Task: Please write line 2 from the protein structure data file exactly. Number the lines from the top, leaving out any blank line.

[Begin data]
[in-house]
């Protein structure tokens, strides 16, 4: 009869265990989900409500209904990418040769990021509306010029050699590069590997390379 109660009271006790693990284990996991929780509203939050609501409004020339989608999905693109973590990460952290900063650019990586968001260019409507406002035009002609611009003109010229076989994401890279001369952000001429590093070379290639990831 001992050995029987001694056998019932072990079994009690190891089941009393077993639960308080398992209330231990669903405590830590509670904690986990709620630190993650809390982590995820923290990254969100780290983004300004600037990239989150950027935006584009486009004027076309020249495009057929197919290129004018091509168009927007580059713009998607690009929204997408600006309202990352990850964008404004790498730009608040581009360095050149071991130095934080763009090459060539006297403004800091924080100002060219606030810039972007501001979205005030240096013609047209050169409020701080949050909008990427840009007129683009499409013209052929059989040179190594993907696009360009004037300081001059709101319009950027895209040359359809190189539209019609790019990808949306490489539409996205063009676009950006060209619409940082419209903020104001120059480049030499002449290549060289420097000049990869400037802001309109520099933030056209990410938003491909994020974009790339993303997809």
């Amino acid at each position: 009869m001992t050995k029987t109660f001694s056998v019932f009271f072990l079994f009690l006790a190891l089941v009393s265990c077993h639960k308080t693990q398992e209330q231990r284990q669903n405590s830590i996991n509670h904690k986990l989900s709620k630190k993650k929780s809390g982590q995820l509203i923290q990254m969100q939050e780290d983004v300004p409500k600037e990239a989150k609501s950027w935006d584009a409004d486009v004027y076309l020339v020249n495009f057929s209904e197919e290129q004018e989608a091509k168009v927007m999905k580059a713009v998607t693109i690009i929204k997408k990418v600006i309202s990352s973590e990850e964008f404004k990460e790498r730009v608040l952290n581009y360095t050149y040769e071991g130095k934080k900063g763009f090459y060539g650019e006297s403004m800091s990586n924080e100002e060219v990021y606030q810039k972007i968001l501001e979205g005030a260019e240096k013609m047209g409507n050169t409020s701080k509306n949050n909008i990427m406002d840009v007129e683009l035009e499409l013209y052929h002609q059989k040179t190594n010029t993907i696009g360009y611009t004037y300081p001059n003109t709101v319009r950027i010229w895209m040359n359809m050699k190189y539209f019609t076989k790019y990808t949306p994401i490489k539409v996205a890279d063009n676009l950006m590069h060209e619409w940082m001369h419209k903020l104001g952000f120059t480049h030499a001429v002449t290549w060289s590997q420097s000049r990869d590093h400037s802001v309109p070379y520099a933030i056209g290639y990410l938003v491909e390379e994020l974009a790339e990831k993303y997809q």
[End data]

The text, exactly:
């Protein structure tokens, strides 16, 4: 009869265990989900409500209904990418040769990021509306010029050699590069590997390379 109660009271006790693990284990996991929780509203939050609501409004020339989608999905693109973590990460952290900063650019990586968001260019409507406002035009002609611009003109010229076989994401890279001369952000001429590093070379290639990831 001992050995029987001694056998019932072990079994009690190891089941009393077993639960308080398992209330231990669903405590830590509670904690986990709620630190993650809390982590995820923290990254969100780290983004300004600037990239989150950027935006584009486009004027076309020249495009057929197919290129004018091509168009927007580059713009998607690009929204997408600006309202990352990850964008404004790498730009608040581009360095050149071991130095934080763009090459060539006297403004800091924080100002060219606030810039972007501001979205005030240096013609047209050169409020701080949050909008990427840009007129683009499409013209052929059989040179190594993907696009360009004037300081001059709101319009950027895209040359359809190189539209019609790019990808949306490489539409996205063009676009950006060209619409940082419209903020104001120059480049030499002449290549060289420097000049990869400037802001309109520099933030056209990410938003491909994020974009790339993303997809």